Why Do You Send This Email?
In the time of King David, the tribe of Issachar produced shrewd warriors “who understood the times and knew what Israel should do” (1 Chron 12:32). In a similar way, we need to become wise people whose faith interacts with the world. I pray this email gives you greater insight, so that you may continue the tradition of Issachar.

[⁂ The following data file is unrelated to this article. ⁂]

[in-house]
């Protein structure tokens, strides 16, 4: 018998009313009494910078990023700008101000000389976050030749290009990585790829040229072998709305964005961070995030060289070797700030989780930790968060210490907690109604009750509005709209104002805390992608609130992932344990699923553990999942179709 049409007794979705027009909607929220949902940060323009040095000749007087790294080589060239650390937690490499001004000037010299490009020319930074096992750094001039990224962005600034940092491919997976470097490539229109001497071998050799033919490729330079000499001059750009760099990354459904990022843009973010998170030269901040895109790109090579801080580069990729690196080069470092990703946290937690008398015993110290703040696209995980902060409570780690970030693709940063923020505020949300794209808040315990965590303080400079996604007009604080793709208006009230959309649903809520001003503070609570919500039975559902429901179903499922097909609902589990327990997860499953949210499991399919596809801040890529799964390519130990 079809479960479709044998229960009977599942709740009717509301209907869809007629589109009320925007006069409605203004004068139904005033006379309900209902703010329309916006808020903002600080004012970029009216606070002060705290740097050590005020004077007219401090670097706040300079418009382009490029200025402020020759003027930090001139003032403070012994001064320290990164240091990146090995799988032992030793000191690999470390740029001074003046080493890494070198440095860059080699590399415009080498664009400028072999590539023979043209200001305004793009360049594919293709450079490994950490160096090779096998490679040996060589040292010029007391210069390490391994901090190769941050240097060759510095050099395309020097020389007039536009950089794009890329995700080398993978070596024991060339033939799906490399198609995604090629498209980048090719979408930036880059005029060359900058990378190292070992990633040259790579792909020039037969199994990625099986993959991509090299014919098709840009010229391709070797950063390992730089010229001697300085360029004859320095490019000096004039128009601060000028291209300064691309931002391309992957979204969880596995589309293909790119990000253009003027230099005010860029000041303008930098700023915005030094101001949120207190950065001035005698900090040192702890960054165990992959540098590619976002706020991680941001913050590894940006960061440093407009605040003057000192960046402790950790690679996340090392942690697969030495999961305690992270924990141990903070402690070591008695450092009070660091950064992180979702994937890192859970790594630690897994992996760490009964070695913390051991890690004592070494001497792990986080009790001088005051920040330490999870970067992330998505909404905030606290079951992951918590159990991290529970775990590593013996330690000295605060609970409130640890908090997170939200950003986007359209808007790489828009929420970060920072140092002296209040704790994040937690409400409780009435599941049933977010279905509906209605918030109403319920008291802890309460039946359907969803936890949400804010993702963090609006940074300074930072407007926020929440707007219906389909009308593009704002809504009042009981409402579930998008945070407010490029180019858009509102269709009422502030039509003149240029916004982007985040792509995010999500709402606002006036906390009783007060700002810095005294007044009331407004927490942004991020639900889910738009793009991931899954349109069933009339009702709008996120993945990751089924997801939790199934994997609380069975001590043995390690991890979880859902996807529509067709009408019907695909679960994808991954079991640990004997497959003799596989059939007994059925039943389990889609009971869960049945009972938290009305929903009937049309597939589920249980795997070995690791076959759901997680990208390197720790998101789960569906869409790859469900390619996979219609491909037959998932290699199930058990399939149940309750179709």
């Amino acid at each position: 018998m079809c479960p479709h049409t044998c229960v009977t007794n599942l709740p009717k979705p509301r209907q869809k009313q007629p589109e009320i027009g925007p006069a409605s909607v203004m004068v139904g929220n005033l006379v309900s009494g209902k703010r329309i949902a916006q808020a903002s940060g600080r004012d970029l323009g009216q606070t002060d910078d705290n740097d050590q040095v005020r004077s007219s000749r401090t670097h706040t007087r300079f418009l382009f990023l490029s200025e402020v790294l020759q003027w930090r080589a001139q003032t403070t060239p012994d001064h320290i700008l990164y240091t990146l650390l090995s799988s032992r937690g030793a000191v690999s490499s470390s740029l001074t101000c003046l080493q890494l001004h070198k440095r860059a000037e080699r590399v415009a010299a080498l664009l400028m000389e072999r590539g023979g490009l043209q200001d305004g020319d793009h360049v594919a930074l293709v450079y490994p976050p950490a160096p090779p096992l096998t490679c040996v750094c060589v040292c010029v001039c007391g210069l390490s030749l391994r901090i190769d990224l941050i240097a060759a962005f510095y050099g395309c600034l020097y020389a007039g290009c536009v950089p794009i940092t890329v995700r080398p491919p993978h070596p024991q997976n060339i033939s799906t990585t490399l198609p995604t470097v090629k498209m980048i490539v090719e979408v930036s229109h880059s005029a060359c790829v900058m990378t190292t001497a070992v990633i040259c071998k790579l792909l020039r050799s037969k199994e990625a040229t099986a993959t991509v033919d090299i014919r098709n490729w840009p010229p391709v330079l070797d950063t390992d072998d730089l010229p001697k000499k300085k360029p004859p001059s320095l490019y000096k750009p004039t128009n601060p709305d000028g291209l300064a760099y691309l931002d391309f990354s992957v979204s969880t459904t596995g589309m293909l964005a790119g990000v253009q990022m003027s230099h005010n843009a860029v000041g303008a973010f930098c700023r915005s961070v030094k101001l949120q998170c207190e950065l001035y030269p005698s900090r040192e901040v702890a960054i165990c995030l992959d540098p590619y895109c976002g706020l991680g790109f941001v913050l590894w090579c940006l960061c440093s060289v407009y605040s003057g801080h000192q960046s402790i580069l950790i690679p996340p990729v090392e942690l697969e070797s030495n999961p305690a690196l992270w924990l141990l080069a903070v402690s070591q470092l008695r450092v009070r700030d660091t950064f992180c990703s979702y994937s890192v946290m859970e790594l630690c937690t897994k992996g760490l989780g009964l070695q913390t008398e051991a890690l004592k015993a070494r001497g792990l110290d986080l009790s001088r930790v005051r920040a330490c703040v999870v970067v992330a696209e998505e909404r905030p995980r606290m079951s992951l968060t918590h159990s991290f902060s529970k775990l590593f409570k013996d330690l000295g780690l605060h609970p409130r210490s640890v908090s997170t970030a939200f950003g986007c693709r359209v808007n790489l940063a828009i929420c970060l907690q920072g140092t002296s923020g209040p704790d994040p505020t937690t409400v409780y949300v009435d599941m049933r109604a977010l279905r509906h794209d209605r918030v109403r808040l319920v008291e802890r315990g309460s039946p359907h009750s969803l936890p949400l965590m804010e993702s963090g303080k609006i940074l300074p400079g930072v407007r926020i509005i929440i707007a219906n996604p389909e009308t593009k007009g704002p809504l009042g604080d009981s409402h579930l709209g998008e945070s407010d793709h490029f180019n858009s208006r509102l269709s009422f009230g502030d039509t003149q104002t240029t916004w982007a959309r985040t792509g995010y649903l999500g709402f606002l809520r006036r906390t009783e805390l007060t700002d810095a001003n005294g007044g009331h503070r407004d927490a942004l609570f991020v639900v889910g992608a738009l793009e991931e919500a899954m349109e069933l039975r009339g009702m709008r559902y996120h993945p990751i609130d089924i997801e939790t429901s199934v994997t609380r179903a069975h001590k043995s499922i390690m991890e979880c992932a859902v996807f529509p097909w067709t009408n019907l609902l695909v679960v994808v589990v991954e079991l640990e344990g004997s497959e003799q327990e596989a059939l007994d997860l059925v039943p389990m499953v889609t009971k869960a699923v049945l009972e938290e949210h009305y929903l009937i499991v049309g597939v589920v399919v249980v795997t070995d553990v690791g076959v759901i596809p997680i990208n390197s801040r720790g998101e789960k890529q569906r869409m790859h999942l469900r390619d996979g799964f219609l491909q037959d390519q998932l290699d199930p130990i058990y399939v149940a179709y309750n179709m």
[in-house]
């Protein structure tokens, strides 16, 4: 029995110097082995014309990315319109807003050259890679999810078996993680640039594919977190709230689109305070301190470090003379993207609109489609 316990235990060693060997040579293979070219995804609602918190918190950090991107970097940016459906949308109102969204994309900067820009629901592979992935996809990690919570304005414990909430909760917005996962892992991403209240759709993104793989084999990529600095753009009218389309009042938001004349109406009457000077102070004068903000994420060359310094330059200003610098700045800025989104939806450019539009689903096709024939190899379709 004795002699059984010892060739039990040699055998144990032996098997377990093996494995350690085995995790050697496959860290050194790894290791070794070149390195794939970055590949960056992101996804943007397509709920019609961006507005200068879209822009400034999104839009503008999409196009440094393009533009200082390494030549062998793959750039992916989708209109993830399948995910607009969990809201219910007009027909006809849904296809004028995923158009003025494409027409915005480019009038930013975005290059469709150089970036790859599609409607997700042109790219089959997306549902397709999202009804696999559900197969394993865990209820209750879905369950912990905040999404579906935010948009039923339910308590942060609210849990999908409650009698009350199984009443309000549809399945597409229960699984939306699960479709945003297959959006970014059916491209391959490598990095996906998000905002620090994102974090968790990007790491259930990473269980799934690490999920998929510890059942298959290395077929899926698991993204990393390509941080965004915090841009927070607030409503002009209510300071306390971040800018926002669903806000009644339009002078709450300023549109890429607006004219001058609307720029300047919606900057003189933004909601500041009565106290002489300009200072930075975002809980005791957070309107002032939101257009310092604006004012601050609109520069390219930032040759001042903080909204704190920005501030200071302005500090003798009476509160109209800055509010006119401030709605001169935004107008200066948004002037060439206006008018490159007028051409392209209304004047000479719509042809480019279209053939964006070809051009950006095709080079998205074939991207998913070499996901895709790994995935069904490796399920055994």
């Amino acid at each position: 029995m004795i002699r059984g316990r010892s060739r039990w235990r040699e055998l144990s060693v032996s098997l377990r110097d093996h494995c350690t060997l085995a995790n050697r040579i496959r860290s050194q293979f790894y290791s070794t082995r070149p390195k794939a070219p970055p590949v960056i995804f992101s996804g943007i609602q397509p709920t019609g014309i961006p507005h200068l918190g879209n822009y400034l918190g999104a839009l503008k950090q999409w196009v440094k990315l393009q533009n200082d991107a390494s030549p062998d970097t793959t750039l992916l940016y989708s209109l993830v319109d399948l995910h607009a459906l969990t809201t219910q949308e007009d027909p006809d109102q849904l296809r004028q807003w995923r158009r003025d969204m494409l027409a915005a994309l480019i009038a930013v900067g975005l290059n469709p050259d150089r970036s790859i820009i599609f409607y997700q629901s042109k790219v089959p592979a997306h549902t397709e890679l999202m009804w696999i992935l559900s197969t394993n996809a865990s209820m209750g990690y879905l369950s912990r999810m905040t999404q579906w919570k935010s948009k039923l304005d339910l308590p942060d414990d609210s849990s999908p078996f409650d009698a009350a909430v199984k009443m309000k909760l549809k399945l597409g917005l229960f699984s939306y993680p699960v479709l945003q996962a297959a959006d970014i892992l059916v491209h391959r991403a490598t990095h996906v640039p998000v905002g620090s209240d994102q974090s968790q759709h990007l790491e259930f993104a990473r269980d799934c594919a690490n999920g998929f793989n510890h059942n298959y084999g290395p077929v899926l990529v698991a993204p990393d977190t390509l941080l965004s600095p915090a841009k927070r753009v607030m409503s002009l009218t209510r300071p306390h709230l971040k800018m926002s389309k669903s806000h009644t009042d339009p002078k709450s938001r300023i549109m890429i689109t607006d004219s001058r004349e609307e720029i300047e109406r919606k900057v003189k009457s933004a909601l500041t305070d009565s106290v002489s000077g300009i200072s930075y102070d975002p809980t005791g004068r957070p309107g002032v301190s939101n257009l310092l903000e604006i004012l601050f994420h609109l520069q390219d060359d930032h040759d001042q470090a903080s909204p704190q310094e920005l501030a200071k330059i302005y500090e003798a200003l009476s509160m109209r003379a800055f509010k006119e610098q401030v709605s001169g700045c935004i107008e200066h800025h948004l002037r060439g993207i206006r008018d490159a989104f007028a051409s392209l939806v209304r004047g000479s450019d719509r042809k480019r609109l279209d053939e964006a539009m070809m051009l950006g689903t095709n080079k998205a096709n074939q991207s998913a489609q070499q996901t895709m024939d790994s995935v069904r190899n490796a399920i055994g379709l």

Chi Alpha is not a partisan organization. To paraphrase another minister: we are not about the donkey’s agenda and we are not about the elephant’s agenda — we are about the Lamb’s agenda. Having said that, I read widely (in part because I believe we should aspire to pass the ideological Turing test and in part because I do not believe I can fairly say “I agree” or “I disagree” until I can say “I understand”) and may at times share articles that have a strong partisan bias simply because I find the article stimulating. The upshot: you should not assume I agree with everything an author says in an article I mention, much less things the author has said in other articles (although if I strongly disagree with something in the article I’ll usually mention it). And to the extent you can discern my opinions, please understand that they are my own and not necessarily those of Chi Alpha or any other organization I may be perceived to represent. Also, remember that I’m not reporting news — I’m giving you a selection of things I found interesting. There’s a lot happening in the world that’s not making an appearance here because I haven’t found stimulating articles written about it. If this was forwarded to you and you want to receive future emails, sign up here. You can also view the archives.